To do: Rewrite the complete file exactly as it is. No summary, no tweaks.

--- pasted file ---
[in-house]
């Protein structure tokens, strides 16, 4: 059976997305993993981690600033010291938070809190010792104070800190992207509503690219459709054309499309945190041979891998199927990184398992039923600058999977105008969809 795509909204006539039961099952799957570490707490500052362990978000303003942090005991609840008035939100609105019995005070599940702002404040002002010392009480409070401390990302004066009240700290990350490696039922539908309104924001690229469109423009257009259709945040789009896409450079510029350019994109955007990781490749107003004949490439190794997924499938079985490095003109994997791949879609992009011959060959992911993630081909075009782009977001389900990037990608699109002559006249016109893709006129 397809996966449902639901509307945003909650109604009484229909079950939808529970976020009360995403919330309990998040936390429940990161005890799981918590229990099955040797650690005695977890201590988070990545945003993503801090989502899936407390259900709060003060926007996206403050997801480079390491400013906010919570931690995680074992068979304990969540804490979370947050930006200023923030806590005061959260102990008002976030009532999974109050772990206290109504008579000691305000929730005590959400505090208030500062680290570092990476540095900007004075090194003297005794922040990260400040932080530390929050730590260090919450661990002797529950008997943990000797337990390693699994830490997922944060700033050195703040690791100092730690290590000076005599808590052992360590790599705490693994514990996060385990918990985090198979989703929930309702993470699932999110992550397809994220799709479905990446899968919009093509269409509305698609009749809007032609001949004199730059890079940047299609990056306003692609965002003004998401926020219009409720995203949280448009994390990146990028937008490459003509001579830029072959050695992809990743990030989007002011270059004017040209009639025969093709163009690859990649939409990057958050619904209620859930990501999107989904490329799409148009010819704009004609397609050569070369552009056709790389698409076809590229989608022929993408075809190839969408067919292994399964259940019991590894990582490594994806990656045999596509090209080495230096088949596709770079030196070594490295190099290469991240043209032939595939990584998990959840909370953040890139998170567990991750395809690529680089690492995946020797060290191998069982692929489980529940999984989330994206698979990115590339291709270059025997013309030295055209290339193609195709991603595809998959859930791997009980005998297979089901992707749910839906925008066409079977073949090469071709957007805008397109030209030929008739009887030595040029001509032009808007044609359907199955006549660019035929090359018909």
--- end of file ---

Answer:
[in-house]
């Protein structure tokens, strides 16, 4: 059976997305993993981690600033010291938070809190010792104070800190992207509503690219459709054309499309945190041979891998199927990184398992039923600058999977105008969809 795509909204006539039961099952799957570490707490500052362990978000303003942090005991609840008035939100609105019995005070599940702002404040002002010392009480409070401390990302004066009240700290990350490696039922539908309104924001690229469109423009257009259709945040789009896409450079510029350019994109955007990781490749107003004949490439190794997924499938079985490095003109994997791949879609992009011959060959992911993630081909075009782009977001389900990037990608699109002559006249016109893709006129 397809996966449902639901509307945003909650109604009484229909079950939808529970976020009360995403919330309990998040936390429940990161005890799981918590229990099955040797650690005695977890201590988070990545945003993503801090989502899936407390259900709060003060926007996206403050997801480079390491400013906010919570931690995680074992068979304990969540804490979370947050930006200023923030806590005061959260102990008002976030009532999974109050772990206290109504008579000691305000929730005590959400505090208030500062680290570092990476540095900007004075090194003297005794922040990260400040932080530390929050730590260090919450661990002797529950008997943990000797337990390693699994830490997922944060700033050195703040690791100092730690290590000076005599808590052992360590790599705490693994514990996060385990918990985090198979989703929930309702993470699932999110992550397809994220799709479905990446899968919009093509269409509305698609009749809007032609001949004199730059890079940047299609990056306003692609965002003004998401926020219009409720995203949280448009994390990146990028937008490459003509001579830029072959050695992809990743990030989007002011270059004017040209009639025969093709163009690859990649939409990057958050619904209620859930990501999107989904490329799409148009010819704009004609397609050569070369552009056709790389698409076809590229989608022929993408075809190839969408067919292994399964259940019991590894990582490594994806990656045999596509090209080495230096088949596709770079030196070594490295190099290469991240043209032939595939990584998990959840909370953040890139998170567990991750395809690529680089690492995946020797060290191998069982692929489980529940999984989330994206698979990115590339291709270059025997013309030295055209290339193609195709991603595809998959859930791997009980005998297979089901992707749910839906925008066409079977073949090469071709957007805008397109030209030929008739009887030595040029001509032009808007044609359907199955006549660019035929090359018909």